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Trevor Weekes 'Small Machines for Big Minds

BY Stella Downer Fine Art | 06-May-2014
Through a combination of drawing, painting and bronze sculpture, WEEKES has explored the notion of machines, their function and their ultimate consequences. Small Machines for Big Minds applies WEEKES’ concerns for the growing invasiveness of machinery through the context of the animal kingdom. WEEKES posits whether machines are harmonious aids to animals and nature or devices that complicate their lives unnecessarily. There is a tension between the aspirations of invention and its ultimate outcome. In works that speak through a visual language of construction and design, the natural, organic forms of animal life are interposed with machines and gadgetry in a way that questions both their logic and necessity.
Venue: Stella Downer Fine Art
Address: 2 Danks St, Waterloo NSW 2017
Date: 20 May - 14 June, 2014 Opening Saturday 24 May
Time: Tues - Sat, 11 - 5 pm
Ticket: n/a
Web: http://www.stelladownerfineart.com.au
: www.facebook.com/stelladownerfineart
EMail: info@stelladownerfineart.com.au
Call: 02 9319 1006
Trevor Weekes Hummingbird Machine 1: Extra speed device 2014 graphite, carbon, ink 40 x 30 cm

TREVOR WEEKES has consistently expressed an interest in animal and bird life in a myriad of ways through his works. They provide a core subject matter and visual device through which he engages a broader range of relational observations, questions and ideas. Through a combination of drawing, painting and bronze sculpture, WEEKES has explored the notion of machines, their function and their ultimate consequences. Small Machines for Big Minds applies WEEKES’ concerns for the growing invasiveness of machinery through the context of the animal kingdom. WEEKES posits whether machines are harmonious aids to animals and nature or devices that complicate their lives unnecessarily. There is a tension between the aspirations of invention and its ultimate outcome. In works that speak through a visual language of construction and design, the natural, organic forms of animal life are interposed with machines and gadgetry in a way that questions both their logic and necessity. Through nonsensical contraptions birds’ wings are constrained and replaced with redundant mechanism for enabling an artifice of flight. Lost in the layers intricate draftsmen ship and detail, it is easy to overlook the ultimate fault in the design. WEEKES’ pseudo technologies mimic the mechanisms of nature yet have incongruous effects.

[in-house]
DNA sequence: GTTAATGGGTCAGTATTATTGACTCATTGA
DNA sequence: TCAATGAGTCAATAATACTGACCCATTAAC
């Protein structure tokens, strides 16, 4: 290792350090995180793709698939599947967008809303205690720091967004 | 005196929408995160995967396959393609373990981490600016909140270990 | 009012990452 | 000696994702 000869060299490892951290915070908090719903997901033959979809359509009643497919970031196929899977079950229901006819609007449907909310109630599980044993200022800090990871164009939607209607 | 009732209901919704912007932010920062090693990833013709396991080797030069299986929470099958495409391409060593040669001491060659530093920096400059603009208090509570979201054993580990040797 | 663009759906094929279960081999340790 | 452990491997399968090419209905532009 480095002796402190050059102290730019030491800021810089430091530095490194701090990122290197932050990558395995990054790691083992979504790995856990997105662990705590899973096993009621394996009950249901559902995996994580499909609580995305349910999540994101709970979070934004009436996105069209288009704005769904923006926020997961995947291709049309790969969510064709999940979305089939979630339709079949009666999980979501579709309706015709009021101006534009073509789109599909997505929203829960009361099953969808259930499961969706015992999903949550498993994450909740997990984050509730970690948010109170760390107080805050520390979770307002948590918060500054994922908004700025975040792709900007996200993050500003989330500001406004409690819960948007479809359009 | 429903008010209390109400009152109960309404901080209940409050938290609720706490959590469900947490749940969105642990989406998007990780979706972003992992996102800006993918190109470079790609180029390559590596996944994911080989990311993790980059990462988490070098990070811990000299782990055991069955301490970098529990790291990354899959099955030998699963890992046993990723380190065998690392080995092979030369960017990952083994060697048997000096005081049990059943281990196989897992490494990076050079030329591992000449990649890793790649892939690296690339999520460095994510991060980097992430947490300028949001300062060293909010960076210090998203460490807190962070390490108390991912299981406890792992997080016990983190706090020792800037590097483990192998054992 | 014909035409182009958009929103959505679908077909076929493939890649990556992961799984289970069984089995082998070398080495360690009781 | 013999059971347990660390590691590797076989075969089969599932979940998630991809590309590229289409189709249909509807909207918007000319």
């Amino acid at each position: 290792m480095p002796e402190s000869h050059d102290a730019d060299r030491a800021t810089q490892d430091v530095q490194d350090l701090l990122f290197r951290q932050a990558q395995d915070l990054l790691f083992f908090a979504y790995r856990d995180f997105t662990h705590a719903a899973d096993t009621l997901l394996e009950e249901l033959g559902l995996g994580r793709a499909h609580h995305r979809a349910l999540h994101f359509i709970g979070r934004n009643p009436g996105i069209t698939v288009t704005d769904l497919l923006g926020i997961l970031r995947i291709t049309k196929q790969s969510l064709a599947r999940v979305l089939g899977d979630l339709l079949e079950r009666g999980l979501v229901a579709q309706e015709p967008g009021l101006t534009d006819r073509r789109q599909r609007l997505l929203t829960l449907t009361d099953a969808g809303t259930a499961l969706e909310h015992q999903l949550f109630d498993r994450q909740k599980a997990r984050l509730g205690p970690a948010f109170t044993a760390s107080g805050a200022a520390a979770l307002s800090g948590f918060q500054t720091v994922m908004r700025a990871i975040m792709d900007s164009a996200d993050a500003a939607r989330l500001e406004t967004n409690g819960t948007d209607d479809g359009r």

By imagining a relationship between animals and possible machines created to assist them WEEKES contemplates the role of machines in all our lives. TREVOR WEEKES was born in Orange, NSW and currently teaches at the University of Newcastle. In 1999 he was awarded his PhD, Newcastle University and in 1994 he gained his Masters of Fine Art from the College of Fine Arts, University of New South Wales. WEEKES has had over thirty solo exhibitions and exhibited in over fifty group exhibitions. His work is represented in public collections, including Artbank, College of Fine Arts, Hamilton Regional Gallery, Macquarie University, Newcastle Region Art Gallery, New England Regional Art Museum, National Gallery of Australia, Powerhouse Museum, Wagga Wagga Art Gallery, as well as many private collections in the USA, Britain, Spain and Australia.